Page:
Jesse Puljujarvi has been a very good player for the Edmonton Oilers. He scored just over half a point per game over the entire course of last season — production that firmly cements him as a producer in the top-six.
And on Tuesday, the Oilers and Puljujarvi avoided arbitration by coming to terms on a one-year, $3-million deal, as reported by Sportsnet’s Elliotte Friedman.
Now, it’s time for the Oilers to do the right thing and keep him on the team for this season. Trade winds have blown since the season ended, but nothing has quite materialized. Reports of trade requests have been clouded with uncertainty, but what we do know is the market for Puljujarvi has been small.
As reported by Friedman, the Oilers were reportedly looking for a draft pick, but teams were reluctant to do so given what was supposed to be an arbitration hearing. That’s been thrown to the wayside now with the Oilers inking him to a deal.
But if the Oilers were smart, they’d keep Puljujarvi around for, at the very least, one more year. As it stands, money is tight in Edmonton. Accounting for Oscar Klefbom and Mike Smith heading to the LTIR, the Oilers have around $3.4-million to sign both Ryan McLeod and Kailer Yamamoto, and still add another depth piece or two up front.
You can pencil in $3-million for Yamamoto as I don’t see him getting more than Puljujarvi, and another $1.5-million for McLeod — a decent little raise out of his entry-level deal.
The cap woes can be resolved fairly easily by trading Warren Foegele or Tyson Barrie for a draft pick. It would free up some wriggle room to get the deals done with the RFA’s, as well as add the bodies. Moving Foegele brings the cap space to around $6.15-million, and Barrie opens up even more taking the space to $7.9-million, all including the LTIR.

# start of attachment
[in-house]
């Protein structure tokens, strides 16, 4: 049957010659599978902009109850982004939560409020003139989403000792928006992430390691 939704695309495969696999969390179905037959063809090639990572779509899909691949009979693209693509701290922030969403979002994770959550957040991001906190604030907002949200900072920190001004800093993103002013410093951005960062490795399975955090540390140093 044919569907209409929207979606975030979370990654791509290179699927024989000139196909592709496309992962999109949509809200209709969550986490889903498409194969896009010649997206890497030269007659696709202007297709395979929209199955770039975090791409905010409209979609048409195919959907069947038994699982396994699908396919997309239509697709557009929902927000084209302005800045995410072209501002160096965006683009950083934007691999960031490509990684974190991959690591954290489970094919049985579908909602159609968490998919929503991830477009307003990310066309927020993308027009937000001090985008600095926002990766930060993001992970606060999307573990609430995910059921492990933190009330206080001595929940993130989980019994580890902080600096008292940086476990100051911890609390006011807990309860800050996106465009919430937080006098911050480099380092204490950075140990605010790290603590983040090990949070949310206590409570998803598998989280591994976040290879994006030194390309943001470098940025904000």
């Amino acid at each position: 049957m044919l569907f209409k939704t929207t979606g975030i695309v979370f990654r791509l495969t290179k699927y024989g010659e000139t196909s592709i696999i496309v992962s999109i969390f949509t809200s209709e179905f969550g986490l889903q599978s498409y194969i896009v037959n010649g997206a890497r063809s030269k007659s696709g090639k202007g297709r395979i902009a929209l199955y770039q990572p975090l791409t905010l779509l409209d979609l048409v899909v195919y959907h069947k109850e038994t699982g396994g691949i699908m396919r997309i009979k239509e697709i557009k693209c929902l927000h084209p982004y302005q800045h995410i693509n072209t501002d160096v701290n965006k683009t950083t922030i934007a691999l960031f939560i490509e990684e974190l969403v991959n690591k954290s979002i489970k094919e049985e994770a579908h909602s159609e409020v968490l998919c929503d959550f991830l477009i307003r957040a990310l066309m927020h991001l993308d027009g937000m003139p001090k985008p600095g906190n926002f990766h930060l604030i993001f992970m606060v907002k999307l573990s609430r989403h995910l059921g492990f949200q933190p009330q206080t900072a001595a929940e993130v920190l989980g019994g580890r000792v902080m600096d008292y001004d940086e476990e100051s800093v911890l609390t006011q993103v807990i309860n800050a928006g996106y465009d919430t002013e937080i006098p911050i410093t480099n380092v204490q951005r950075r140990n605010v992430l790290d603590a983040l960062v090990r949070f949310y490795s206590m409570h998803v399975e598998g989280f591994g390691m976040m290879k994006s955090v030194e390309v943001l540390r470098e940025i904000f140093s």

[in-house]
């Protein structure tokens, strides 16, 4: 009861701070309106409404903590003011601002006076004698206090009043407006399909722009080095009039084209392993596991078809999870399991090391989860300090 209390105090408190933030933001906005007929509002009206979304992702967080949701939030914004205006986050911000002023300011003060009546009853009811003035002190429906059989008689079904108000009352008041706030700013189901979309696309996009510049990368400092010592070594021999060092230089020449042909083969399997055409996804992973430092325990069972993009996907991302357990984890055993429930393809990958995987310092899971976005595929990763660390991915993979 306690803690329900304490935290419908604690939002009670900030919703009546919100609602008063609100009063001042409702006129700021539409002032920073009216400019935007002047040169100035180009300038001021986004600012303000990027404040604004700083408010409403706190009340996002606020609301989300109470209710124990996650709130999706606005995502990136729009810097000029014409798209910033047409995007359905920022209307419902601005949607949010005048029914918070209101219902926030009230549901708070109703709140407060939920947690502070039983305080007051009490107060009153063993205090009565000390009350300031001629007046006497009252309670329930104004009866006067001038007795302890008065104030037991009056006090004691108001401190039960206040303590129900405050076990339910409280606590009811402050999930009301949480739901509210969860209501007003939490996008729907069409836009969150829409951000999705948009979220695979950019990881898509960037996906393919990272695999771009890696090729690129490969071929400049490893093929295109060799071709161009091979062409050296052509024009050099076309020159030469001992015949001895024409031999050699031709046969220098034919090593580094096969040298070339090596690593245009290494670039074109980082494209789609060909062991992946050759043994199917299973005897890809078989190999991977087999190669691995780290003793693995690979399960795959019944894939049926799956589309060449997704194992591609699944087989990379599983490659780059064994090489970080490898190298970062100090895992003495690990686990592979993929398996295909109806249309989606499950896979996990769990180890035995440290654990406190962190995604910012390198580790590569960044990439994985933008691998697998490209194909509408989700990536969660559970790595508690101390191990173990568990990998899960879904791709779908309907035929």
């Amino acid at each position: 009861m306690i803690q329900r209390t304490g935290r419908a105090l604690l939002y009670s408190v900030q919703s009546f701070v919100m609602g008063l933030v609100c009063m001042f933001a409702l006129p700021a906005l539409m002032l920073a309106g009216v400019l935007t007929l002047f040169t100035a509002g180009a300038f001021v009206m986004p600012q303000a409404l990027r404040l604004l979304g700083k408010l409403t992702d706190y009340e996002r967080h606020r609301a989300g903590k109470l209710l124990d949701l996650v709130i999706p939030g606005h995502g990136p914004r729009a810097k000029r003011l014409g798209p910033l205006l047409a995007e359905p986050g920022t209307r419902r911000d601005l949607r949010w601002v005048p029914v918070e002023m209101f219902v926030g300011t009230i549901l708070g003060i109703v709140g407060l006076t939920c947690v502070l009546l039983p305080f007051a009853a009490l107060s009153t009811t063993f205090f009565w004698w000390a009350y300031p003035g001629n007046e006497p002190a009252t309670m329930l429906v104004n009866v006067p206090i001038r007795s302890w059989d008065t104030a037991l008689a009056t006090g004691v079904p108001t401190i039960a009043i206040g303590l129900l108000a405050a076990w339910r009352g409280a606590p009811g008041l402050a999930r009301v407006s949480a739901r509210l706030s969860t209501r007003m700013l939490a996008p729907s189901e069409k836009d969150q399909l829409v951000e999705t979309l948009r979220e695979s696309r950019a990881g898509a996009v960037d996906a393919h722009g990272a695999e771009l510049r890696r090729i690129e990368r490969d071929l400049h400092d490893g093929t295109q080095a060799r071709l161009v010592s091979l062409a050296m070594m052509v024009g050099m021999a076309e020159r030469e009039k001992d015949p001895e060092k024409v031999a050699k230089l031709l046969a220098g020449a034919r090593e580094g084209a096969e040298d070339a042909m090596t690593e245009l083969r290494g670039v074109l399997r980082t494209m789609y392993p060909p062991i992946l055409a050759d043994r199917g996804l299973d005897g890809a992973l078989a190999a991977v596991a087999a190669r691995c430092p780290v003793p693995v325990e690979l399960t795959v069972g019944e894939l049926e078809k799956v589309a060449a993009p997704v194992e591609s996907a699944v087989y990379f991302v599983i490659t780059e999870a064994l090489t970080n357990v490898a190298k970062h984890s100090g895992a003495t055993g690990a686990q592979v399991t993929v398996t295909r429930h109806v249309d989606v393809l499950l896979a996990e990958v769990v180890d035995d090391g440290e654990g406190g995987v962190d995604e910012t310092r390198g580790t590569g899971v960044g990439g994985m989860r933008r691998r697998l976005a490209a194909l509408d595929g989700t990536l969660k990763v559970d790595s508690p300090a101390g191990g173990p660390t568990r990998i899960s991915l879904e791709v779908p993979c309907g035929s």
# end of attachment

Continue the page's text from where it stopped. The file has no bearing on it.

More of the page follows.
And when it comes to Puljujarvi, the Oilers need to see what they have in him. He’s a tremendous defensive player doing things all over the ice the regular eye doesn’t pick up. If there’s even a chance he could become Valeri Nichuskin, don’t you think it’s worth it to try and see it through?
I’ve said it before and I’ll say it again: I have a hard time imagining the Oilers trading Puljujarvi this offseason. Their RW depth is sparce, at best, even with him on the roster let alone if you removed him from the team. Let’s not forget he scored 10 goals and 23 points in the first 28 games of the year before COVID-19 and a lower-body injury derailed his season.
At worst, Puljujarvi starts in a top-six role next year and transitions into a third line winger, not the worst thing in the world. At best, he finds a level of consistency over the course of the year and he scores at a higher clip than the .55 PPG he did last year.
Give him another year and then re-evaluate where things are at next off-season.
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